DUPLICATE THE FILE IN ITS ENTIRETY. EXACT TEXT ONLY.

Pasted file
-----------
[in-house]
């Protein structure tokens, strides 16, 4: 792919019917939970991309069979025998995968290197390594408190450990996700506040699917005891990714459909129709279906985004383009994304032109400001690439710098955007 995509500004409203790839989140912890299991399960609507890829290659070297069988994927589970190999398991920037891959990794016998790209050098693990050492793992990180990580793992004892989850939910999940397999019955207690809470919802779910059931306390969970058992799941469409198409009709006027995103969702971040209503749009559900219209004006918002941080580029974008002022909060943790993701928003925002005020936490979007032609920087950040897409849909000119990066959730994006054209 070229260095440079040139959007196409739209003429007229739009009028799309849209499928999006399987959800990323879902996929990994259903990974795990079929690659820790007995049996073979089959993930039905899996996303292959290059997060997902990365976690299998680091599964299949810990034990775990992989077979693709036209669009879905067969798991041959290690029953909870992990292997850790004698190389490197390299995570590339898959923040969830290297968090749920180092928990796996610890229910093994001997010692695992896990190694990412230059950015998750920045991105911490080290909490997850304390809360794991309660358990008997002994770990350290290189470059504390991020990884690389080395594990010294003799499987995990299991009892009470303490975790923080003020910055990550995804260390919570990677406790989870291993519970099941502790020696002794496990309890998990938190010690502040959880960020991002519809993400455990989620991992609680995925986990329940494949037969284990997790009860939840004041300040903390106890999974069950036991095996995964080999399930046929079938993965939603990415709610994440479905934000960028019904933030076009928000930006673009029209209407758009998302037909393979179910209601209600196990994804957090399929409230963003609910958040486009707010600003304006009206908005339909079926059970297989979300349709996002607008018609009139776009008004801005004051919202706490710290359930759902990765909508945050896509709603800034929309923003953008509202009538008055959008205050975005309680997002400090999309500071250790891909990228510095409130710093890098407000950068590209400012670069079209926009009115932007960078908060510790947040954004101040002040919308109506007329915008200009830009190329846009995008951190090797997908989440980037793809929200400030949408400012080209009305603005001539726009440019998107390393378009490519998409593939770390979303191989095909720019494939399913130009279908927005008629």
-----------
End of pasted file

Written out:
[in-house]
């Protein structure tokens, strides 16, 4: 792919019917939970991309069979025998995968290197390594408190450990996700506040699917005891990714459909129709279906985004383009994304032109400001690439710098955007 995509500004409203790839989140912890299991399960609507890829290659070297069988994927589970190999398991920037891959990794016998790209050098693990050492793992990180990580793992004892989850939910999940397999019955207690809470919802779910059931306390969970058992799941469409198409009709006027995103969702971040209503749009559900219209004006918002941080580029974008002022909060943790993701928003925002005020936490979007032609920087950040897409849909000119990066959730994006054209 070229260095440079040139959007196409739209003429007229739009009028799309849209499928999006399987959800990323879902996929990994259903990974795990079929690659820790007995049996073979089959993930039905899996996303292959290059997060997902990365976690299998680091599964299949810990034990775990992989077979693709036209669009879905067969798991041959290690029953909870992990292997850790004698190389490197390299995570590339898959923040969830290297968090749920180092928990796996610890229910093994001997010692695992896990190694990412230059950015998750920045991105911490080290909490997850304390809360794991309660358990008997002994770990350290290189470059504390991020990884690389080395594990010294003799499987995990299991009892009470303490975790923080003020910055990550995804260390919570990677406790989870291993519970099941502790020696002794496990309890998990938190010690502040959880960020991002519809993400455990989620991992609680995925986990329940494949037969284990997790009860939840004041300040903390106890999974069950036991095996995964080999399930046929079938993965939603990415709610994440479905934000960028019904933030076009928000930006673009029209209407758009998302037909393979179910209601209600196990994804957090399929409230963003609910958040486009707010600003304006009206908005339909079926059970297989979300349709996002607008018609009139776009008004801005004051919202706490710290359930759902990765909508945050896509709603800034929309923003953008509202009538008055959008205050975005309680997002400090999309500071250790891909990228510095409130710093890098407000950068590209400012670069079209926009009115932007960078908060510790947040954004101040002040919308109506007329915008200009830009190329846009995008951190090797997908989440980037793809929200400030949408400012080209009305603005001539726009440019998107390393378009490519998409593939770390979303191989095909720019494939399913130009279908927005008629």